“Like most Christians, I was taught that almost all feelings are unreliable and not to be trusted. They go up and down and are the last thing we should be attending to in our spiritual lives. It is true that some Christians live in the extreme of following their feelings in an unhealthy, unbiblical way. It is more common, however, to encounter Christians who do not believe they have permission to admit their feelings or express them openly. This applies especially to the more ‘difficult’ feelings of fear, sadness, shame, anger, hurt, and pain.
Yet how can I listen to what God is saying to me and evaluate what is going on inside of me when I am so imprisoned?
To feel is to be human. To minimize or deny what we feel is a distortion of what it means to be image bearers of our personal God. To the degree that we are unable to express our emotions, we remain impaired in our ability to love God, others, and ourselves well. Yet, as we saw in the previous chapter, our feelings are also a component of what it means to be made in the image of God. To cut them out of our spirituality is to slice off a part of our humanity.”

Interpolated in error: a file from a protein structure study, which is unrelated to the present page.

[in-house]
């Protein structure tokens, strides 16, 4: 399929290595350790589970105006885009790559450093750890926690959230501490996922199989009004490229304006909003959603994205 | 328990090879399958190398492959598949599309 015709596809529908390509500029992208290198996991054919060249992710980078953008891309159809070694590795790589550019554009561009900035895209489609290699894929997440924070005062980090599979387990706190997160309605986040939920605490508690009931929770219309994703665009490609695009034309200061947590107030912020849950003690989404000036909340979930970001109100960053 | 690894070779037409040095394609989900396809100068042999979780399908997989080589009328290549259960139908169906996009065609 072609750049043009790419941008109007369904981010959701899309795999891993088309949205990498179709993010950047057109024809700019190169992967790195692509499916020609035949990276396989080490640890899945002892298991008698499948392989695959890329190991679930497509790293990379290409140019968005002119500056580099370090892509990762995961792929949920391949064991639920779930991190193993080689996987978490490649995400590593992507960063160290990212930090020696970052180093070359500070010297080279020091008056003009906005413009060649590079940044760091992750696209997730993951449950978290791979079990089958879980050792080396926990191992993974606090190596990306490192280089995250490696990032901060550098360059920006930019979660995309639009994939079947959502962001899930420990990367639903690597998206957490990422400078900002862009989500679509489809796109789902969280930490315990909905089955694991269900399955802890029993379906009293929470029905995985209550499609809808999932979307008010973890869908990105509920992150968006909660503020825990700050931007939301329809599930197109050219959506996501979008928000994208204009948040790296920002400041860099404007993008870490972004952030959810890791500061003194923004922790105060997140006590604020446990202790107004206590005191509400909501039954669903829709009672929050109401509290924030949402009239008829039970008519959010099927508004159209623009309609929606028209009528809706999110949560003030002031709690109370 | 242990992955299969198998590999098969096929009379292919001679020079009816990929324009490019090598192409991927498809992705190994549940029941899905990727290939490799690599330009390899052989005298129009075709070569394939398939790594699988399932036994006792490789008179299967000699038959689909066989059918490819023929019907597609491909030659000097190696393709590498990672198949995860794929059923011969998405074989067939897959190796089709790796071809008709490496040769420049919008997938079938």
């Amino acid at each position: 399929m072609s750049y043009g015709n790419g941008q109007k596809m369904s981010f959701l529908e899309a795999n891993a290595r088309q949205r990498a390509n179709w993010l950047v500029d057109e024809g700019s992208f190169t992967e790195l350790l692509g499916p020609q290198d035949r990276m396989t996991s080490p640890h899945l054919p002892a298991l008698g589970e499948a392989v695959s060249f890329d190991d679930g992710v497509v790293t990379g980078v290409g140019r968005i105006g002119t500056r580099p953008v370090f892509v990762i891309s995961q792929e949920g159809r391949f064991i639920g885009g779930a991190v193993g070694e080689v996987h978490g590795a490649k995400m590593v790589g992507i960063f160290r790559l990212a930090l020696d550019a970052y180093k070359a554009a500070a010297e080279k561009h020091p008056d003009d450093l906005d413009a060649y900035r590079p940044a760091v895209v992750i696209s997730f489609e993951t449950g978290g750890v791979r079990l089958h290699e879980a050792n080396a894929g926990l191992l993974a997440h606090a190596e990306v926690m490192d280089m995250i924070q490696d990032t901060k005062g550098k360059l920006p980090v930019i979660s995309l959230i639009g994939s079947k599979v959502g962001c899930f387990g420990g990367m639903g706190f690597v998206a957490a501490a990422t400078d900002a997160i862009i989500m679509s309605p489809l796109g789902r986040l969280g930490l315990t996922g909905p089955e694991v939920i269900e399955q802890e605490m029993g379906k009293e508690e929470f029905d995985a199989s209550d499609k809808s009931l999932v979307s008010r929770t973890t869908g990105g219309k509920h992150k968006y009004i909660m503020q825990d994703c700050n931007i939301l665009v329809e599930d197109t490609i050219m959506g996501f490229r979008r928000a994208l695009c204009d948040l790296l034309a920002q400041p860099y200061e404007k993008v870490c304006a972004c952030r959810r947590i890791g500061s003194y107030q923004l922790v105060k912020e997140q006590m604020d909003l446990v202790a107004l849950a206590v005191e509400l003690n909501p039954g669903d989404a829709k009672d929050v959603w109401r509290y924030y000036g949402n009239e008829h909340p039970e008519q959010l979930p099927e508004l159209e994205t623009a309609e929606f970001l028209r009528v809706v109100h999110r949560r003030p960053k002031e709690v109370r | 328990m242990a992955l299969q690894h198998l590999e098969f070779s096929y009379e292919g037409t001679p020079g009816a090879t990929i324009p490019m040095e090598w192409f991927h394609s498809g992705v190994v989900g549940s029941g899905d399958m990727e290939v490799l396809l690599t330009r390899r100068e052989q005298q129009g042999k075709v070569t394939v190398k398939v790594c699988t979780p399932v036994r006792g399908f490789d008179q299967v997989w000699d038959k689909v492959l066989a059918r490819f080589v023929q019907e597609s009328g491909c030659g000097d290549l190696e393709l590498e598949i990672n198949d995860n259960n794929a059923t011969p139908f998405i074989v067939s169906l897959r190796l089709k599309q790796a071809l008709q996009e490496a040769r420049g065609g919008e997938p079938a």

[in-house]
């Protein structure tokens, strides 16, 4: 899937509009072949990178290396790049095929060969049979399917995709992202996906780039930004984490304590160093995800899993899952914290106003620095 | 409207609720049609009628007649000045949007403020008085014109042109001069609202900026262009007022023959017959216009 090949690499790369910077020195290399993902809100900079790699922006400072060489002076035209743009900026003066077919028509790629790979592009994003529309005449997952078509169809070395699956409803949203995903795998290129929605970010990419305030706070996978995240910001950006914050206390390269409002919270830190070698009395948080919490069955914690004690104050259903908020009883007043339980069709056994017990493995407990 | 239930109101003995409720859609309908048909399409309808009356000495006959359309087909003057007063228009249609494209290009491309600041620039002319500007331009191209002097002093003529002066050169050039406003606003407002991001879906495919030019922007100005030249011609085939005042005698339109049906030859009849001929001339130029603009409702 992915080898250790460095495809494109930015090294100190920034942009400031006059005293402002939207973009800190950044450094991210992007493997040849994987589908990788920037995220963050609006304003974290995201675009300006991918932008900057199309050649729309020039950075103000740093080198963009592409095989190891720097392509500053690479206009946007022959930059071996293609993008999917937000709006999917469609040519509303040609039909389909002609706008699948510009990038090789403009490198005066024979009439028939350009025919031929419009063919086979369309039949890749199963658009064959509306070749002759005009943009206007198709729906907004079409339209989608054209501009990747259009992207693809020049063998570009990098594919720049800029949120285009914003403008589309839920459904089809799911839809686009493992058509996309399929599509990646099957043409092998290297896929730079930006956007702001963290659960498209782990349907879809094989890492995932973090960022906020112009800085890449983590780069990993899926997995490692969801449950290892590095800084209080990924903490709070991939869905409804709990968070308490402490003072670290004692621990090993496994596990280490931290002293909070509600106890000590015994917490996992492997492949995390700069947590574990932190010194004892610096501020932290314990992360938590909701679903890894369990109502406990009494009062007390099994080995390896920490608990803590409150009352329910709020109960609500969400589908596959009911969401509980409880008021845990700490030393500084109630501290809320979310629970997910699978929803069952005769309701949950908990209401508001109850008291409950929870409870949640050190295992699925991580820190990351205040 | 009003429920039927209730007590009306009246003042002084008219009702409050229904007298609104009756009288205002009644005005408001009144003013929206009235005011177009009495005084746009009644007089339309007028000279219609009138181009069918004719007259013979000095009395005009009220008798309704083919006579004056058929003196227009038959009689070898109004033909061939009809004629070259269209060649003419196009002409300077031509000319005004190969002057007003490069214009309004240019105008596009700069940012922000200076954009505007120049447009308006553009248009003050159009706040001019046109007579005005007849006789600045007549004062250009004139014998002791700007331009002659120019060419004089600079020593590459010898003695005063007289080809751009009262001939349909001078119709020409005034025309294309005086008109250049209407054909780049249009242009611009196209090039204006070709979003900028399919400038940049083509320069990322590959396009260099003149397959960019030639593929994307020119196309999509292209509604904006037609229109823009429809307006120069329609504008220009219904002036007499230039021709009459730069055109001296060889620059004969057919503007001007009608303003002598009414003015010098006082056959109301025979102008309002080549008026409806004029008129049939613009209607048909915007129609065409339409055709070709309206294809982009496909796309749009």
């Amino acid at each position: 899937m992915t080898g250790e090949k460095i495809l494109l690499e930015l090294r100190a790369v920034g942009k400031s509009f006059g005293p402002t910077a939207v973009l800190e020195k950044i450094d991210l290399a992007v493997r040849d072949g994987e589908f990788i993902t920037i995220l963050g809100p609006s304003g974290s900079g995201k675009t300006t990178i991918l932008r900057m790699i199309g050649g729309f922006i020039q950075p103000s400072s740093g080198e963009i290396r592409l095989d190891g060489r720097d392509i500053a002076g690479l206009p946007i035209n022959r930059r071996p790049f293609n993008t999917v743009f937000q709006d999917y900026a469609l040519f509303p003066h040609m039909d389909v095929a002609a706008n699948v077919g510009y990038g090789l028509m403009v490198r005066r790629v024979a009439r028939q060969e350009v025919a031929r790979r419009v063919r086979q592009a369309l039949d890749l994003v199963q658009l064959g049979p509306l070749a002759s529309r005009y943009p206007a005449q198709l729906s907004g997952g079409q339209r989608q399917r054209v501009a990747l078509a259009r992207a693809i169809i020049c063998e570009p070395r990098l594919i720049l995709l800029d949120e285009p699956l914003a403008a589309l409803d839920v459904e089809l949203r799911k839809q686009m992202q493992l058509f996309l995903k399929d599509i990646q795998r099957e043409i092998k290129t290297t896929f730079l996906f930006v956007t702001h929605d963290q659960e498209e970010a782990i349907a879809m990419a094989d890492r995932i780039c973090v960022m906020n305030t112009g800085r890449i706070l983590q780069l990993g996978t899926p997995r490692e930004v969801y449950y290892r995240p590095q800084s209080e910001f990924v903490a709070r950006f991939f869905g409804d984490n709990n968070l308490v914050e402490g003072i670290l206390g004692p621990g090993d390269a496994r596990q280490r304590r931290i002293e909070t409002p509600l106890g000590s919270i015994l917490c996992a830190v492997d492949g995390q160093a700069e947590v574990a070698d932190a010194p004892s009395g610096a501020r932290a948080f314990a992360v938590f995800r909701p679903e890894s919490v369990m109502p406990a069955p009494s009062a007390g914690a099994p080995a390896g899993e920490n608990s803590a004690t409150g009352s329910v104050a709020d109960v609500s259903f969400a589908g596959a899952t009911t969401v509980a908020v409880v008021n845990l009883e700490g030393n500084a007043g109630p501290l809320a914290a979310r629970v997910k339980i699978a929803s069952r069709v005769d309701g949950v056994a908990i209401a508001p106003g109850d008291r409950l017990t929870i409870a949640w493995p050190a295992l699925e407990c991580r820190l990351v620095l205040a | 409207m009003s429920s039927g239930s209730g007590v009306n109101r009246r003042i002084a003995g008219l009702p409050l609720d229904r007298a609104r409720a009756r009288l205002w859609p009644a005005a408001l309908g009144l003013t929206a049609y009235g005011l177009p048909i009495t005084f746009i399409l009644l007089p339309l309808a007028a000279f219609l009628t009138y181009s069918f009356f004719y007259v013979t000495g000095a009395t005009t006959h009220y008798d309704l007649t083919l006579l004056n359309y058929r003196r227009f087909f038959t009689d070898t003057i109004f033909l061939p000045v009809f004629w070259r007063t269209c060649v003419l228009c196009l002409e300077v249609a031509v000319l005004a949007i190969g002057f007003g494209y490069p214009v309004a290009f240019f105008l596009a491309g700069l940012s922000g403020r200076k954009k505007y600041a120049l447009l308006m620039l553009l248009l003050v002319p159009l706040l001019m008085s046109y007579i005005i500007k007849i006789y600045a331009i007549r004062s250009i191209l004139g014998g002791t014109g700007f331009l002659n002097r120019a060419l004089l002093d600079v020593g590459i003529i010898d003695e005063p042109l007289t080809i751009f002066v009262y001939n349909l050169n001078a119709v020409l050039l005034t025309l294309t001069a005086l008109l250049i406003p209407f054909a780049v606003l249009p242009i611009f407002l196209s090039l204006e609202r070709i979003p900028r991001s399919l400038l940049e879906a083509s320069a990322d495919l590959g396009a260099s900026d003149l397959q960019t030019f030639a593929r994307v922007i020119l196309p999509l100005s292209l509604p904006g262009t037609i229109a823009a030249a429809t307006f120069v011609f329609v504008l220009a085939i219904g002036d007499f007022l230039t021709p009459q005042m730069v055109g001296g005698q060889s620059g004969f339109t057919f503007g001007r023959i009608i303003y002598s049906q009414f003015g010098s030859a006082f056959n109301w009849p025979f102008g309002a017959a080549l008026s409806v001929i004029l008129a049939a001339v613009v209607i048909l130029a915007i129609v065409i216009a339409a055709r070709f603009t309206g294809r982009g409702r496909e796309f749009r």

—Peter Scazzero, Emotionally Healthy Spirituality